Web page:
According to the school’s COVID-19 dashboard, there are currently 430 active student cases of COVID-19 and 58 active cases among faculty and staff. Overall, more than 2 percent of students have an active case of the virus. Classes began at Liberty on Aug. 23.
Liberty started its quarantine, which it calls a “temporary mitigation period,” on Aug. 30 and plans to run it until Sept. 10. During that time, classes will be held online, large indoor gatherings have been suspended, and indoor dining locations have a takeout option. “The university will continue to encourage social hygiene practices that aid in reducing the spread of disease, including physical distancing and wearing a mask,” the school says online. “The university will also be announcing upcoming vaccine clinics to be offered on campus.”
A Liberty University publicist did not respond to Yahoo Life’s request for comment. According to Thursday data from the Virginia Department of Health, there are 4,255 new COVID-19 cases in the state.
Infectious disease experts say that schools that don’t require COVID-19 vaccines will follow a similar path. “Without a high degree of vaccination, it’s inevitable that certain campuses will have cases and have to take measures such as quarantine,” infectious disease expert Dr. Amesh Adalja, a senior scholar at the Johns Hopkins Center for Health Security, tells Yahoo Life.
Liberty’s current situation “is a good example why schools should require vaccination and what happens when they don’t,” Dr. Richard Watkins, an infectious disease physician and professor of internal medicine at Northeast Ohio Medical University, tells Yahoo Life.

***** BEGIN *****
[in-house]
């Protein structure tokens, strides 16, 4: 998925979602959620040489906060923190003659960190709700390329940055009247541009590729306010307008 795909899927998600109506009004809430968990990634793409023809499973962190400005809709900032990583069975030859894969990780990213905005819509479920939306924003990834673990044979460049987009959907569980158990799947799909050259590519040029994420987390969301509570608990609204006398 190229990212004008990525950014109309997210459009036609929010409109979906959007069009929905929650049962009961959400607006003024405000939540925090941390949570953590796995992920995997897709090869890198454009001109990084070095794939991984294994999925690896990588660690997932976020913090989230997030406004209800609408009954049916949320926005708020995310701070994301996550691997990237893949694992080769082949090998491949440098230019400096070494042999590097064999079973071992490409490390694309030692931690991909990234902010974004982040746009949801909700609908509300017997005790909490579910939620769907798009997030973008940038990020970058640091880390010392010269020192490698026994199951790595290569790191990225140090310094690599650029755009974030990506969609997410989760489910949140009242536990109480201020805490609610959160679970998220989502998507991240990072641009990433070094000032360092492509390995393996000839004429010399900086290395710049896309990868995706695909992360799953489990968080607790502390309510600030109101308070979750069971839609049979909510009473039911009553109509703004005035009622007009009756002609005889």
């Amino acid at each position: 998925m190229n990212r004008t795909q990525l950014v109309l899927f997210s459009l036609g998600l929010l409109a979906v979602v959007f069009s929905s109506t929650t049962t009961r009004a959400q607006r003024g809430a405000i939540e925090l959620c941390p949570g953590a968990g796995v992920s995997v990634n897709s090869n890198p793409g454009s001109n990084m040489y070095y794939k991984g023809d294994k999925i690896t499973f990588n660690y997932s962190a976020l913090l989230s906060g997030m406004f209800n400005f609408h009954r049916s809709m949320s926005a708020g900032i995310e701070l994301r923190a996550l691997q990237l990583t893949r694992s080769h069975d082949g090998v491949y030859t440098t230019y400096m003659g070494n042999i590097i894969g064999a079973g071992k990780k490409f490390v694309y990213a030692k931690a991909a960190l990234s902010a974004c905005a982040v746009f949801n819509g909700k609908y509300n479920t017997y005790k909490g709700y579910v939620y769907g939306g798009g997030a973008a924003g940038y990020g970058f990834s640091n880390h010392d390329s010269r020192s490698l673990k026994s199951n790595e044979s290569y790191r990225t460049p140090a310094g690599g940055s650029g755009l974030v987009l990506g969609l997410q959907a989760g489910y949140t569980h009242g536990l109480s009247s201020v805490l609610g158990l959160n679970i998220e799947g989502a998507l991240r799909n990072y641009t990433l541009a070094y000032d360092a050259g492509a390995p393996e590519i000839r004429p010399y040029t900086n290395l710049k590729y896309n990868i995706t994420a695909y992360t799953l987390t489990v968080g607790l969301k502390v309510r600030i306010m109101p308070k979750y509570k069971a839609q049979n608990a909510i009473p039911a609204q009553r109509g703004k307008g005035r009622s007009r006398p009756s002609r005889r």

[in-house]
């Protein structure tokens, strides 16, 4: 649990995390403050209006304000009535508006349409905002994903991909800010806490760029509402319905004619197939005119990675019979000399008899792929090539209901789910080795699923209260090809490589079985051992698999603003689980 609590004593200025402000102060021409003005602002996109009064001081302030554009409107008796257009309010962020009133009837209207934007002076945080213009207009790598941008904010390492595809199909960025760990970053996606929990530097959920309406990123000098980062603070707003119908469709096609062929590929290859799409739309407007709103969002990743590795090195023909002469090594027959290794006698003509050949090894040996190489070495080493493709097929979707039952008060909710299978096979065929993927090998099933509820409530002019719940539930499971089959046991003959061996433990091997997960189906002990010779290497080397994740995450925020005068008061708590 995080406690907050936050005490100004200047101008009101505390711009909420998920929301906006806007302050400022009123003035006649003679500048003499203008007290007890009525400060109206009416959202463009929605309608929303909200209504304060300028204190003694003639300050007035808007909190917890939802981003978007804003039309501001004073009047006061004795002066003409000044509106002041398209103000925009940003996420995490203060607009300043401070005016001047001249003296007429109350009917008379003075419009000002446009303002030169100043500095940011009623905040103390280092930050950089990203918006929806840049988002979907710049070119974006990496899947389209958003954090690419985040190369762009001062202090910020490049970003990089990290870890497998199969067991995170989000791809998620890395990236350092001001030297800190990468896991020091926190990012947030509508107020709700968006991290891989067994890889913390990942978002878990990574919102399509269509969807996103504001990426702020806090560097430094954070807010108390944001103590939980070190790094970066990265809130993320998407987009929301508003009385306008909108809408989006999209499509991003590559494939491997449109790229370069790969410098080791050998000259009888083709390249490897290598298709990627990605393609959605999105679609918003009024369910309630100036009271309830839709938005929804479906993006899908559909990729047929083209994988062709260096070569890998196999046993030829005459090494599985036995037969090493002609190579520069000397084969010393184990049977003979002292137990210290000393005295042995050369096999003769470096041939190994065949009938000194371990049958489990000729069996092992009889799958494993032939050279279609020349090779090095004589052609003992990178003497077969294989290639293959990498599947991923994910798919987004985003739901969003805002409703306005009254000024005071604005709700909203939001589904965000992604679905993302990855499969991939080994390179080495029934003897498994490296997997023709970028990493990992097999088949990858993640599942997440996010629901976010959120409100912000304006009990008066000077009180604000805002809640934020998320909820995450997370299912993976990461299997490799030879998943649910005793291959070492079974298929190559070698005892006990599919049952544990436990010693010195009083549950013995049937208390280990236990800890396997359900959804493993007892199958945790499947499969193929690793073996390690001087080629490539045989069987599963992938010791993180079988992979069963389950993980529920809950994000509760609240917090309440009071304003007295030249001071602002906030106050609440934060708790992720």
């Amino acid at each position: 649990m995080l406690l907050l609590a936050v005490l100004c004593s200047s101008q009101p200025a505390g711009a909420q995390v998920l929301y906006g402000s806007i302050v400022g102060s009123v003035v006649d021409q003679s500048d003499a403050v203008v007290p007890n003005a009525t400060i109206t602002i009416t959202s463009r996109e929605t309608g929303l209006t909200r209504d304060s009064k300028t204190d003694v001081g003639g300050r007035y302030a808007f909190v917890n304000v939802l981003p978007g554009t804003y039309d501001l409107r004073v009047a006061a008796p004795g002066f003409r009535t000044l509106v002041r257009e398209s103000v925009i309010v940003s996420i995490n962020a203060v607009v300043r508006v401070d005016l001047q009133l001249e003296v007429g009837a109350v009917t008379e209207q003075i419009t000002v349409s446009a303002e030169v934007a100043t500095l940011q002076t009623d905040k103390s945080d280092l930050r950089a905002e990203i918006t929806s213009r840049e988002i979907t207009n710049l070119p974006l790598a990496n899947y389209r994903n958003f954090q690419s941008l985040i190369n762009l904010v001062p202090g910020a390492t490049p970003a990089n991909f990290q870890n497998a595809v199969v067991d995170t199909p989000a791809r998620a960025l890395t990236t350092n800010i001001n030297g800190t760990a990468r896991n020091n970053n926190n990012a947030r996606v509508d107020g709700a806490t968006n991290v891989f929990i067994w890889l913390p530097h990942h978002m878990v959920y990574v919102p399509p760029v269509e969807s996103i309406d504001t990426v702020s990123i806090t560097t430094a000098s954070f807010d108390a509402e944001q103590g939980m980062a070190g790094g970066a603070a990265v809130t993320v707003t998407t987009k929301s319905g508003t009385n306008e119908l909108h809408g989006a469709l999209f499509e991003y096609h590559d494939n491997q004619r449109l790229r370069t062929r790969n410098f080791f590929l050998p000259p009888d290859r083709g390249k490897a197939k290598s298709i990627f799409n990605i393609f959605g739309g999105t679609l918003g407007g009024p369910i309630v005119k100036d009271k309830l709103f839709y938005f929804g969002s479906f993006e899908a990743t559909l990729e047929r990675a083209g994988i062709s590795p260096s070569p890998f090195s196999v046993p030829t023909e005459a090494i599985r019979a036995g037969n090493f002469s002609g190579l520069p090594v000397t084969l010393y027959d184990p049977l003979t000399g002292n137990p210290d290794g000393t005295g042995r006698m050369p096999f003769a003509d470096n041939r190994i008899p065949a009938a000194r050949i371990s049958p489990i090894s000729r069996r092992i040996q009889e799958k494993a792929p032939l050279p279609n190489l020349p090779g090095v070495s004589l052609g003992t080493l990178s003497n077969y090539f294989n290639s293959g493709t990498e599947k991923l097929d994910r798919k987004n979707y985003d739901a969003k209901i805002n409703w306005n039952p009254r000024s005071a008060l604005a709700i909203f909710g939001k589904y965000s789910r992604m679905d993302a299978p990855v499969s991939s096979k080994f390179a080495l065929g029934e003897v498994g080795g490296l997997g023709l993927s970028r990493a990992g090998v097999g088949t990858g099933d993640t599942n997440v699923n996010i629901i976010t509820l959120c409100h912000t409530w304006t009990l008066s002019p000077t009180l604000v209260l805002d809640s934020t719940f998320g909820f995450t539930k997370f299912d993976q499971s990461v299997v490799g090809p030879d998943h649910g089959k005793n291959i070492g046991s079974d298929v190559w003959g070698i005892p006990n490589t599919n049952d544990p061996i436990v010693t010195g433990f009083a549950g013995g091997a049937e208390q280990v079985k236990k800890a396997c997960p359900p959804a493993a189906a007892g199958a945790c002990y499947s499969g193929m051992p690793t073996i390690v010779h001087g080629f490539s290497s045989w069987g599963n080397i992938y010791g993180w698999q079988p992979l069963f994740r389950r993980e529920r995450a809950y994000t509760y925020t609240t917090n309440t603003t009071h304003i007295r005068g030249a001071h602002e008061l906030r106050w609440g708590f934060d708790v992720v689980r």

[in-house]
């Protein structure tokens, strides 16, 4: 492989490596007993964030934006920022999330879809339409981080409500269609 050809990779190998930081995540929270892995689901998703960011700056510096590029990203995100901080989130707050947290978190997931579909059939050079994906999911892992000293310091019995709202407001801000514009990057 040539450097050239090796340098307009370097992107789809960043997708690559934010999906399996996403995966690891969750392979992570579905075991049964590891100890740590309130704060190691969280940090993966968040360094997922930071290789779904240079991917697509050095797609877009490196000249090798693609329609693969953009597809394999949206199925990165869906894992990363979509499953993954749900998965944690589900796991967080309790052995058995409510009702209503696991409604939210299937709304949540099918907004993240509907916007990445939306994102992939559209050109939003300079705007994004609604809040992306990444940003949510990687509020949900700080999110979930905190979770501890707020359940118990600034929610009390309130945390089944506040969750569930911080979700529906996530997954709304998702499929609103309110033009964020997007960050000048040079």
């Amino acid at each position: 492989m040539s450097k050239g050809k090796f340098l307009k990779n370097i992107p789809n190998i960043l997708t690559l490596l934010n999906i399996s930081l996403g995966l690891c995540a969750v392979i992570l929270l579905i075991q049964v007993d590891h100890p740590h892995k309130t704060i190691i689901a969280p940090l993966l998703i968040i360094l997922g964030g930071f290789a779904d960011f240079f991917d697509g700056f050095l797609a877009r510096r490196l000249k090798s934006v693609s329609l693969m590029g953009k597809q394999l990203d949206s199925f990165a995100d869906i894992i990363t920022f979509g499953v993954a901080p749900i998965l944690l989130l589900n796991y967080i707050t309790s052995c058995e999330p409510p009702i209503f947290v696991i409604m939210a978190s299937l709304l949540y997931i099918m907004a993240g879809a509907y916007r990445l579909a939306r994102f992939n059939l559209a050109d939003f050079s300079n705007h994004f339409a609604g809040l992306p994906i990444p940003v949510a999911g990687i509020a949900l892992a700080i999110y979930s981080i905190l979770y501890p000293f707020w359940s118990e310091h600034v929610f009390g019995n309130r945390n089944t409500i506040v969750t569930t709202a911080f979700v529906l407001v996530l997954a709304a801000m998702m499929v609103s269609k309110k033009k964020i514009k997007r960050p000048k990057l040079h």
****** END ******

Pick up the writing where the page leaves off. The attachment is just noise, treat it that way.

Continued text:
Student at Coastal Carolina University goes viral on TikTok after expressing concerns she’ll fall behind in school
Coastal Carolina University student Jessica Bauwens has gone viral on TikTok for opening up about quarantining at school after testing positive for COVID-19.
Bauwens, whose TikTok has been liked more than 120,000 times, said that her school is “not accommodating students academically” who need to quarantine. “I understand the university wants us in person but when you fail to accommodate the rather large number of students who are positive and missing class, I question Coastal’s true intentions of students’ academic success,” Bauwens says in the video.
Bauwens says she’s concerned that she’ll fall behind in school because there aren’t options to tune in to class. “One of my classes is strictly lecture-based,” she says. “There [are] no PowerPoints. There is nothing else to go off of aside from the lecture. I am now learning from somebody else’s notes because there is no other way for me to attend that lecture.”
Bauwens also started a Change.org petition that’s received more than 4,300 signatures. “If students can provide a doctor’s note, are awaiting testing results and can provide the appointment confirmation, or a positive COVID test, we should be provided with Zoom links to attend our synchronous in-person classes,” she wrote in the petition. “Furthermore, these absences should be considered excused. Students can be dropped from classes due to unexcused absences in the time it takes for test results to come back.” Bauwens also urged the school to develop a “clear policy” for every professor to follow if a student tests positive for COVID-19.